Hosts pay energetic costs to parasites even before infection is established

Ryan Hechingernews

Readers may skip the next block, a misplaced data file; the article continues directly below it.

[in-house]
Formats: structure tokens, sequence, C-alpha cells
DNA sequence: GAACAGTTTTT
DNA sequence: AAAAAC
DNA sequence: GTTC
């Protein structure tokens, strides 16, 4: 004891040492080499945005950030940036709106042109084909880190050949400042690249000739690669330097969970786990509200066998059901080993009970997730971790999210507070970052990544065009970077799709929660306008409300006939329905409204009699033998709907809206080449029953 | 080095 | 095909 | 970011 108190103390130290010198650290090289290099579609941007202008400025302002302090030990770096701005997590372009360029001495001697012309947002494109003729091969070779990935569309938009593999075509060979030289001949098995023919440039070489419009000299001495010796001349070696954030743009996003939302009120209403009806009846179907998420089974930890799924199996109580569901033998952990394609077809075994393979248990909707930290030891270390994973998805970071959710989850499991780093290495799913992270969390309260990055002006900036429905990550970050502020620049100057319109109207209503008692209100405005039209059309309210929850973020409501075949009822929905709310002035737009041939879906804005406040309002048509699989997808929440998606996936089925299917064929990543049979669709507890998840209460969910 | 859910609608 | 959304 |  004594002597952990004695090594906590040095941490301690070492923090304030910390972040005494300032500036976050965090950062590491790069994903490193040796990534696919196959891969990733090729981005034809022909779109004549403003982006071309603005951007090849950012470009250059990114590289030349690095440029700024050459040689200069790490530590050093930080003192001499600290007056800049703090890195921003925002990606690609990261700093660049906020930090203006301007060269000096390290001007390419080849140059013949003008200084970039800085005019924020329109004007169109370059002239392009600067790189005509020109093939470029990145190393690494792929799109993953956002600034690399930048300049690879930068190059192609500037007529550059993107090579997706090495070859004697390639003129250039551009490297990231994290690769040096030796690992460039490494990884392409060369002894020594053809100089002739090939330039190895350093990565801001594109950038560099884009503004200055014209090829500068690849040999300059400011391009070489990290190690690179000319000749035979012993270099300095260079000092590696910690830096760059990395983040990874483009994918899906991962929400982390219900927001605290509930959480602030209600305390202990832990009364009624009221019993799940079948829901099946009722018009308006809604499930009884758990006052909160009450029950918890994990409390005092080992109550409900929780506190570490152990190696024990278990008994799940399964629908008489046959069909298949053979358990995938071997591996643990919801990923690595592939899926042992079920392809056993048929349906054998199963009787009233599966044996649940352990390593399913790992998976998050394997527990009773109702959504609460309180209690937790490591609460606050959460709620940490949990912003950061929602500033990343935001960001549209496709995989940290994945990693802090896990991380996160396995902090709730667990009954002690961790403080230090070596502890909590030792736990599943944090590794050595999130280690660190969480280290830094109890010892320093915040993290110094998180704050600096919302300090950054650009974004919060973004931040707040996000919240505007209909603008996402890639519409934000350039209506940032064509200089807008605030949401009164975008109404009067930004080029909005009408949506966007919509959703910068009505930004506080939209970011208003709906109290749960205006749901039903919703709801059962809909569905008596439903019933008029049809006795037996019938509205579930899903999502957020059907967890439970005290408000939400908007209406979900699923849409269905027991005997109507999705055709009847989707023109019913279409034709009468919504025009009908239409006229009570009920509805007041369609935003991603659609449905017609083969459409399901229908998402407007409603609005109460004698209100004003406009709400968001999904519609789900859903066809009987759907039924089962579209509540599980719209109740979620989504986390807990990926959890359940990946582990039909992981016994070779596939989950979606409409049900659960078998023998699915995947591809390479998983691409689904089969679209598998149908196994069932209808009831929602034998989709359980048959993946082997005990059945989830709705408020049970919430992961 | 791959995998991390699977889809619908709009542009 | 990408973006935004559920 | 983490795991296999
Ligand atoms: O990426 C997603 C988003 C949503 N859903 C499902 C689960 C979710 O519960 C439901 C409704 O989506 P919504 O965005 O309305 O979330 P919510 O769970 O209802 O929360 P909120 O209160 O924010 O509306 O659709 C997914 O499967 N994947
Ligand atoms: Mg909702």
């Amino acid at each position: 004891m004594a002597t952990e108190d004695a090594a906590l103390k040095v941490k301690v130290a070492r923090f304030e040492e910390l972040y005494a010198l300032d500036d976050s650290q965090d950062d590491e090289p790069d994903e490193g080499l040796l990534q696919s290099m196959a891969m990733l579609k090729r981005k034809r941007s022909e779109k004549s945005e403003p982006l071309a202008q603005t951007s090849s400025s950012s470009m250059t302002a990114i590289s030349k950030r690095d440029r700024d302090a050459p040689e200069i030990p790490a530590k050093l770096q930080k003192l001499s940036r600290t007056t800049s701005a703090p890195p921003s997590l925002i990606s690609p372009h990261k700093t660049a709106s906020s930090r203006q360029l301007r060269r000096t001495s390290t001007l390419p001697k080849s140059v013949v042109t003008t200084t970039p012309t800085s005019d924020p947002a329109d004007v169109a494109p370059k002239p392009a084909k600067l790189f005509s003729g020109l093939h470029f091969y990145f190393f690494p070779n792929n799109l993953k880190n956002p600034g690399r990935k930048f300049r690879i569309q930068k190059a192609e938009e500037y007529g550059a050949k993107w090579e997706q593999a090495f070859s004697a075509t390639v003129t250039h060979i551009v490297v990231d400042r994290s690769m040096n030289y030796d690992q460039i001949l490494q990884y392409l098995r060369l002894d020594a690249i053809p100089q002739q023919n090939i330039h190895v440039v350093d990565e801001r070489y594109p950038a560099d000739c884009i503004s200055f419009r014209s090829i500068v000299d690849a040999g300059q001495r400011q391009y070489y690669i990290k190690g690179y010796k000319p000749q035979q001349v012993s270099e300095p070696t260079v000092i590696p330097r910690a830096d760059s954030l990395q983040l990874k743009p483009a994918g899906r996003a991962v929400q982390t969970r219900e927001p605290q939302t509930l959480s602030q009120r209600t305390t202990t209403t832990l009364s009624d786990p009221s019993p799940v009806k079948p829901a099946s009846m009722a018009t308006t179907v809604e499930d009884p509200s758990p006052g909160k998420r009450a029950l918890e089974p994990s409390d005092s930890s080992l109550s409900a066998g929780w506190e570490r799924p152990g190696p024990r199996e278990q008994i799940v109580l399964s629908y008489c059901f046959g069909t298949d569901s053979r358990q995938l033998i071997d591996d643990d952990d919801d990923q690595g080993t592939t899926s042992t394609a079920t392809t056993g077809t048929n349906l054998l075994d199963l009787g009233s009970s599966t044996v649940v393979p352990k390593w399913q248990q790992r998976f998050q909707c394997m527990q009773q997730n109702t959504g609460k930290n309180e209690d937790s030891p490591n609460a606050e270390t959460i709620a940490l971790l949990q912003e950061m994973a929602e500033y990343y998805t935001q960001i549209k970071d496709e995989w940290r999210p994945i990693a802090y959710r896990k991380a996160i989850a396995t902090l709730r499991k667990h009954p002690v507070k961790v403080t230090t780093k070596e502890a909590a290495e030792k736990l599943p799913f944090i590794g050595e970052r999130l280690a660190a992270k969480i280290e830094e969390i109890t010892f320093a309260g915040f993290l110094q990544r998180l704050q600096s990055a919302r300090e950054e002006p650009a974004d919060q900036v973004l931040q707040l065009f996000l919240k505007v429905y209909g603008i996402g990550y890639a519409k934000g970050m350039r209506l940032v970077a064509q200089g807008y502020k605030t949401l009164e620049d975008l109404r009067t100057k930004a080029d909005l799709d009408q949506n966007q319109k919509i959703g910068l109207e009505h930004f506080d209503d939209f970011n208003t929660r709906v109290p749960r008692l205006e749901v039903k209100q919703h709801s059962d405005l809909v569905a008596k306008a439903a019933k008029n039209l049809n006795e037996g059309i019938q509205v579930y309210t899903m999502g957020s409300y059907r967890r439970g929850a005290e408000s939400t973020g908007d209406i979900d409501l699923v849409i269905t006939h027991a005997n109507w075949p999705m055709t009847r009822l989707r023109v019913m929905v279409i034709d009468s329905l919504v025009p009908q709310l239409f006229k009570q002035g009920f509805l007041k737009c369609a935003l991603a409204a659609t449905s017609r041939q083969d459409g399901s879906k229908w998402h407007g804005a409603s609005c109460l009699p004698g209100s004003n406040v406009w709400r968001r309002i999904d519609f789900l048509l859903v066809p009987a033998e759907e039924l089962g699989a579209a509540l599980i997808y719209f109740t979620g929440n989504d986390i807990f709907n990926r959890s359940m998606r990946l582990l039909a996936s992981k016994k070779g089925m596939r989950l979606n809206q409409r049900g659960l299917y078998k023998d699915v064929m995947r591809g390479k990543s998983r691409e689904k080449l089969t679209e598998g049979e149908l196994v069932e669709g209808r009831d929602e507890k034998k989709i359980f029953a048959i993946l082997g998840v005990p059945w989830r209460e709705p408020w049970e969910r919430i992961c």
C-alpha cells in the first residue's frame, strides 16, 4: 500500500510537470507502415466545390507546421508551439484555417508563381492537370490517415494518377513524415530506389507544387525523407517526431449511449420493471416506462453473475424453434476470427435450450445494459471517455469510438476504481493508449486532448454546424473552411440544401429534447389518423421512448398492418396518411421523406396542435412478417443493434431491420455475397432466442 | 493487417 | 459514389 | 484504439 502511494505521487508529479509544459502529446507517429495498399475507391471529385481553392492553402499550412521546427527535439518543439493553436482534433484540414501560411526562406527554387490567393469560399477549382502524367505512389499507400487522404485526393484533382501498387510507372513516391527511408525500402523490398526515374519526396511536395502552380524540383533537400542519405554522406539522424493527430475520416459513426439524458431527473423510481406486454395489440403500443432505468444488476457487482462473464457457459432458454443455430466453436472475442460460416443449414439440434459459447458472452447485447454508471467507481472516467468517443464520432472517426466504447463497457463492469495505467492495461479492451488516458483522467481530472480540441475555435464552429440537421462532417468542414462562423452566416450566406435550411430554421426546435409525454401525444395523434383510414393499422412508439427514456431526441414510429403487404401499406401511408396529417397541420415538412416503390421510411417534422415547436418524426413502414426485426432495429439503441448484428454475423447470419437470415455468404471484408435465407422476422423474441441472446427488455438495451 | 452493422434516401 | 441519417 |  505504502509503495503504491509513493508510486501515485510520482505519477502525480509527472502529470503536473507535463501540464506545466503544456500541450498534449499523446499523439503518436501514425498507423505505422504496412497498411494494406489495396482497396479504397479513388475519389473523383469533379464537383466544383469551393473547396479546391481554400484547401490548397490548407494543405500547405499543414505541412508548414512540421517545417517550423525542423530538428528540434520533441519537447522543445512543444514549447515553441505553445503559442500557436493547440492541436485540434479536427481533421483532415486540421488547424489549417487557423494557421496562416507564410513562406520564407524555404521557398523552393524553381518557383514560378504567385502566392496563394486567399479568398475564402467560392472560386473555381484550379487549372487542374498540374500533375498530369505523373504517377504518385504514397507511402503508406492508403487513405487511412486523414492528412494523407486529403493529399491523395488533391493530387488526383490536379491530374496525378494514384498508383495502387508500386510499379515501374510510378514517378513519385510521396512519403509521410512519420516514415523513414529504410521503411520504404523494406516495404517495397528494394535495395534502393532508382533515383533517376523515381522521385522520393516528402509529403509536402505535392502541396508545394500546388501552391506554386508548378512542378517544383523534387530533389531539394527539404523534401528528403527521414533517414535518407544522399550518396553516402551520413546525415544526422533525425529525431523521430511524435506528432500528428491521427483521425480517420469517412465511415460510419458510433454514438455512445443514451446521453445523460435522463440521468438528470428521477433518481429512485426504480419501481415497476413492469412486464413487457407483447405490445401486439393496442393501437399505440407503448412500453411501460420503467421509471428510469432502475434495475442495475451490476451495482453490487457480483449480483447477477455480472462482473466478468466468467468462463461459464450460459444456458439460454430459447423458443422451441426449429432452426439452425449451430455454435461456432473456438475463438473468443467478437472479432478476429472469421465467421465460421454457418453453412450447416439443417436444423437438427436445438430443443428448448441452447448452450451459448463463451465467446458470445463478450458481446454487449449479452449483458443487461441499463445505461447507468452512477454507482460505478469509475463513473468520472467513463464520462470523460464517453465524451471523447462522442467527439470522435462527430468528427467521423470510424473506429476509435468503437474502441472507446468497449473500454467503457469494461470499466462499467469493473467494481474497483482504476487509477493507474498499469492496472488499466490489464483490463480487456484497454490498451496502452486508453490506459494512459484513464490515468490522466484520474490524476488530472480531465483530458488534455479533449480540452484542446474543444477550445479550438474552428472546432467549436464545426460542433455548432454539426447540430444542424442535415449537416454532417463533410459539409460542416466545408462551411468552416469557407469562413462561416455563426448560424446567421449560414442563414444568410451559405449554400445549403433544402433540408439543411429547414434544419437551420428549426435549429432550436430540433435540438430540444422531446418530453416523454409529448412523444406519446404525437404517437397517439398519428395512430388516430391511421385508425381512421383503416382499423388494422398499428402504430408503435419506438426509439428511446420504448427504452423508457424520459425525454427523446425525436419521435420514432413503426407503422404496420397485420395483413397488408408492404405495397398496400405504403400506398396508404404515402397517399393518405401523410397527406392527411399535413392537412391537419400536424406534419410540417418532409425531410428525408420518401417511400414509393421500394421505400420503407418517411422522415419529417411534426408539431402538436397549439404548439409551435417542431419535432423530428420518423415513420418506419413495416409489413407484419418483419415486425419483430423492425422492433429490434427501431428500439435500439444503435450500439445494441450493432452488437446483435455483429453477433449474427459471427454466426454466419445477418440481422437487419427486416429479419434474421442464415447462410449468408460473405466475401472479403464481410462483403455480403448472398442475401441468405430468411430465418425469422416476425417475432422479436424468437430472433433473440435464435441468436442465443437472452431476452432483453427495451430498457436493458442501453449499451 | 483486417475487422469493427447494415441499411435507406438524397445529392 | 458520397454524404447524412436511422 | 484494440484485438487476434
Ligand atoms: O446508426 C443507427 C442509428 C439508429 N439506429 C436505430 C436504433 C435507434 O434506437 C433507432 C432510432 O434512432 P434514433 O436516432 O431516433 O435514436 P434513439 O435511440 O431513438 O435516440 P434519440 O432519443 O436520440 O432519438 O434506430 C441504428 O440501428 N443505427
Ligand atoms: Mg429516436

In a paper just published in Functional Ecology coming from Lauren’s postdoc work, we report that attacking Euhaplorchis californiensis (Euha) cercariae prompt killifish to become more active and burn more calories. This likely represents that the fish can sense the attacking parasites and then seek to defend against successful infection. Intriguingly, the overall metabolic rates of killifish that already had Euha on the brain were indistinguishable from uninfected fish, suggesting that the main energy drain caused by the parasite might arise from the attacking stages, not the actual feeding stages. See our press release and the paper for the whole story.